“And IIIIIIIIIIIIIIIIIIIIIIII’m the only one!”
And Tigger bounds off to bowl someone else over with his sheer optimism. Even his optimism about being the only one of his kind.
But if you’ve watched enough of the Winnie the Pooh movies (which, unfortunately, I have—five younger siblings), you know that even Tigger gets tired of being the only one.
Let’s face it. Writing is not called the lonely craft without reason.
One of two things happen. Let’s take a look, shall we?
One: I’m the only one.
How do you know if you are the only one?
Two: I WISH I were the only one.
How can you tell if you WISH you were the only one?
I am in neither of these situations. I have great people who, writers or not, give me the support I need. I hope you do, too. But if you don’t—whether you’re lonely or just tired of people—here’s the bottom line.
You are the only one. There is no other writer in the whole universe who will come up with your story and tell it the way you will. And the same is true of every other writer on the planet. You have a message that no one else can write. Not just any message, but a message God gave you—a message He understands completely. So don’t worry—no one is going to take over your book, because they can’t. And don’t worry—Somebody gets you.
So go ahead and just be you.
Now that we’ve got that covered . . . I have a list to make of people I’d like to bowl over. After all, everybody likes Tigger, and he does it all the time. I think I’ll start with the person who put a typo on that sign . . . :)
*jerks to attention from somewhere in 1776 and realizes I was supposed to send out a ProseWorthy post today*
So sorry, ladies and gentlemen. I graduated last week, when I was actually supposed to send my post out. And then I wrote seventy-something thank-you cards.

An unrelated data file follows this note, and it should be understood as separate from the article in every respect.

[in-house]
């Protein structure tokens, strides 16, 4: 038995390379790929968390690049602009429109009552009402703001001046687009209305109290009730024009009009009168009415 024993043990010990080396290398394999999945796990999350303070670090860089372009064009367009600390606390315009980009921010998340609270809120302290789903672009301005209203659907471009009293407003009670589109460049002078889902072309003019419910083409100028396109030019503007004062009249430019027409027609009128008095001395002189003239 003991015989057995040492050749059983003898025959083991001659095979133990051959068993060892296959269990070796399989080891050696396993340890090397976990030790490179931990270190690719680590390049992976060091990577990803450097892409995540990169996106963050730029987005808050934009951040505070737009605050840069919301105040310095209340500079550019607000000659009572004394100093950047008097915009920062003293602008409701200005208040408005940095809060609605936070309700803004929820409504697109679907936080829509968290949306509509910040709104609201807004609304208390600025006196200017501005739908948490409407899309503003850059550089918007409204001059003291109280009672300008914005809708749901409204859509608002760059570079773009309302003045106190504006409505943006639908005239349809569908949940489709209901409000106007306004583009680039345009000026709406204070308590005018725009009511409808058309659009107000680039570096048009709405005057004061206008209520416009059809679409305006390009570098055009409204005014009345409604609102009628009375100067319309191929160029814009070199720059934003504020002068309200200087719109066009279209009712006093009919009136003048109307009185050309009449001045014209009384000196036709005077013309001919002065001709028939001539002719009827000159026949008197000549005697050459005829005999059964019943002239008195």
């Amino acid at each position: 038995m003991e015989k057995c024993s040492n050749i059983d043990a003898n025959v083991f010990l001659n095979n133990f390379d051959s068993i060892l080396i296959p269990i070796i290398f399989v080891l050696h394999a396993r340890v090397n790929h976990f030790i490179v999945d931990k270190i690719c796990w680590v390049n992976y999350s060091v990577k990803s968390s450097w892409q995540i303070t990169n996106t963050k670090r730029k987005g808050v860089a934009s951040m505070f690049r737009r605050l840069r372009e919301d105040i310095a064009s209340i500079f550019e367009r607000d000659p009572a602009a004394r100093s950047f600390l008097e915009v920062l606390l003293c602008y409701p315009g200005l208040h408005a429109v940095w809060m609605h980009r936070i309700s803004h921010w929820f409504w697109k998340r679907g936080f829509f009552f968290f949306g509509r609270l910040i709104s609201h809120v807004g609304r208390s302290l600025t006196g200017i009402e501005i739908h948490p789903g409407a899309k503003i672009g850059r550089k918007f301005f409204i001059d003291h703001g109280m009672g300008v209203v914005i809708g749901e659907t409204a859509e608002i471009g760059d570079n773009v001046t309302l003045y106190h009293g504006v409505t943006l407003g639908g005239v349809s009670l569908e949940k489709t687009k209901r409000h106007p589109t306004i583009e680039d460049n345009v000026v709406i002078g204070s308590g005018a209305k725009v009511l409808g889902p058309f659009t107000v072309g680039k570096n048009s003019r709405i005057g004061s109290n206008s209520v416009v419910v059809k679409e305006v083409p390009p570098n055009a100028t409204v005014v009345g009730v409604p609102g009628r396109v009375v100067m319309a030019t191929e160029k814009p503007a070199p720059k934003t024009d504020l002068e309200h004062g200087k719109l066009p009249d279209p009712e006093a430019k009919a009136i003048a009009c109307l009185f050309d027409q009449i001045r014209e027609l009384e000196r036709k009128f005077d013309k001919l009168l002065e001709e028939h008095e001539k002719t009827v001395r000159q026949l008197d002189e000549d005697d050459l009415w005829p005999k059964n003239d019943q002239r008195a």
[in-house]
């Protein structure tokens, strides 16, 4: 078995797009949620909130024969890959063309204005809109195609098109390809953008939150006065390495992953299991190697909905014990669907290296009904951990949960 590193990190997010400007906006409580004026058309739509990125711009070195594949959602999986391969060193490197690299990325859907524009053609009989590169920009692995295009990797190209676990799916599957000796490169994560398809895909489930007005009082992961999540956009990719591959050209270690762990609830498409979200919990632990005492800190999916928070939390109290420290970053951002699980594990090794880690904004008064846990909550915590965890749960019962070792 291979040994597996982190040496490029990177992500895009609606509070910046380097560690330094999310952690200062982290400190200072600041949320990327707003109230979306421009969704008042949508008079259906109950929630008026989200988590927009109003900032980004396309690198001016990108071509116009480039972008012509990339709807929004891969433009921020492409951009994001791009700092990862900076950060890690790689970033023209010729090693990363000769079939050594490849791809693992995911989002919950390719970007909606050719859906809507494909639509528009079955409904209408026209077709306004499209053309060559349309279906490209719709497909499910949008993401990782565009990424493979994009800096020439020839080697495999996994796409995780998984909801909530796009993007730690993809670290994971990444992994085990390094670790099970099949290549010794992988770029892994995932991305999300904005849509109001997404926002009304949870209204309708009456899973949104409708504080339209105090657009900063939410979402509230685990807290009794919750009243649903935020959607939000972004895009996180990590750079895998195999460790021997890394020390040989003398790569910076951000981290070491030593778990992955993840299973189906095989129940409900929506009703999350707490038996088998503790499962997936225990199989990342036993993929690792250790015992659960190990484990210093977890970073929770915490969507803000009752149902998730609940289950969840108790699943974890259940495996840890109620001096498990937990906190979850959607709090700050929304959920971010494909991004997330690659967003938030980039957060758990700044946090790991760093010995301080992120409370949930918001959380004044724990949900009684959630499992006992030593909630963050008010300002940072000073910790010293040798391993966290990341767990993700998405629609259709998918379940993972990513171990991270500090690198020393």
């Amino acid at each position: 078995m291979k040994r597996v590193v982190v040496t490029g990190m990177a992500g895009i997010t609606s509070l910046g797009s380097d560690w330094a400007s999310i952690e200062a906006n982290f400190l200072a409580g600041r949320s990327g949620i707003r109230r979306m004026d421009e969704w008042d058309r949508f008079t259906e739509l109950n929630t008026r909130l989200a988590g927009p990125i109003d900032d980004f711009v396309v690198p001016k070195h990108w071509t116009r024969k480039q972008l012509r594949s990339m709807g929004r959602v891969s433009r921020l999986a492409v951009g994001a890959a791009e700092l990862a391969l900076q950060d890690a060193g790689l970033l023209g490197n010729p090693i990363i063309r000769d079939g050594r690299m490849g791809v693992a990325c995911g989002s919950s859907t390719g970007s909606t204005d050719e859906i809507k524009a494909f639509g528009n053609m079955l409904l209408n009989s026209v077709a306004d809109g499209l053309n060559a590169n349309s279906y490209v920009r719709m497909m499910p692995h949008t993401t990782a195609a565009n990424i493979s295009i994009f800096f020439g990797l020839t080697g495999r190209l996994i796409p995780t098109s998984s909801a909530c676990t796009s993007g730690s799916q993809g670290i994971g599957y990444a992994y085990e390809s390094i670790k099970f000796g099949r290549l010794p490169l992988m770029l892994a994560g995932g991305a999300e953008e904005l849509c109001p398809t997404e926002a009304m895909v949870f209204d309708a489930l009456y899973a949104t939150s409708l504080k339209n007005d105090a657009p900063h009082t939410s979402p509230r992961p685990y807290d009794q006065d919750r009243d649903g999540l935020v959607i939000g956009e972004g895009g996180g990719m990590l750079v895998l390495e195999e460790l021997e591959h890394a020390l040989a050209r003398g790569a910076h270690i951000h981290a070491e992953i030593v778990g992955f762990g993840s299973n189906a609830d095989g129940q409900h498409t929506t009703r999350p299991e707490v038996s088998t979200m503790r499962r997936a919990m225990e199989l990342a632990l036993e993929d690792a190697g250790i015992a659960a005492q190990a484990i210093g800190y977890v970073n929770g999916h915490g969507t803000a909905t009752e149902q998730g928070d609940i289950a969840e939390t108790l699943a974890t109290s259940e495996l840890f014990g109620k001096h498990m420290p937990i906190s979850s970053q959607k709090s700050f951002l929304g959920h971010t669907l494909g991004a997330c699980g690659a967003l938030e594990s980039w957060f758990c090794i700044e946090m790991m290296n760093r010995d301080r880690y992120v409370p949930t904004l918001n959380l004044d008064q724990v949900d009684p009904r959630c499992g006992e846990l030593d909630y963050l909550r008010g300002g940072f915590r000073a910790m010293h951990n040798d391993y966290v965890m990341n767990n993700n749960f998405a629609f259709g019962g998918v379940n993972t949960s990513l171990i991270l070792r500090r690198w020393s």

And after writing seventy-something different ways to say thank you (just in case people compare notes), your imagination is basically shot.
When you don’t know what to write . . . look for pretty graphics (see below).
Admittedly, I have used all these reasons at one point or another.
Why do you write? For any of these reasons? What makes you keep going when you’re slamming your head against the brick wall of writer’s block? What makes you keep going when someone gives you “THE LOOK” when you tell them you’re a writer? What makes you keep going when you realize how horrible your grammar was in that chapter?
Do you keep writing because you hope writing will make you famous? Do you keep writing because you hope it will make you lots of money? (You might as well stop. It won’t. At least, not for a while.) Do you keep writing because you hope it will make people like you? Do you keep writing just because you like writing?
Then what happens when your book doesn’t take off or make you famous or make you money? What happens if you don’t like writing anymore?
The reason why we write is far deeper than any of the others. We write because God has given us the gift to write. And we write because He has given us that gift to use. To glorify Him. To make a difference.
And perhaps also because we like naming our characters cool names.
Hi, I'm Rachel! I'm the author of the posts here at ProseWorthy. Thanks for stopping by!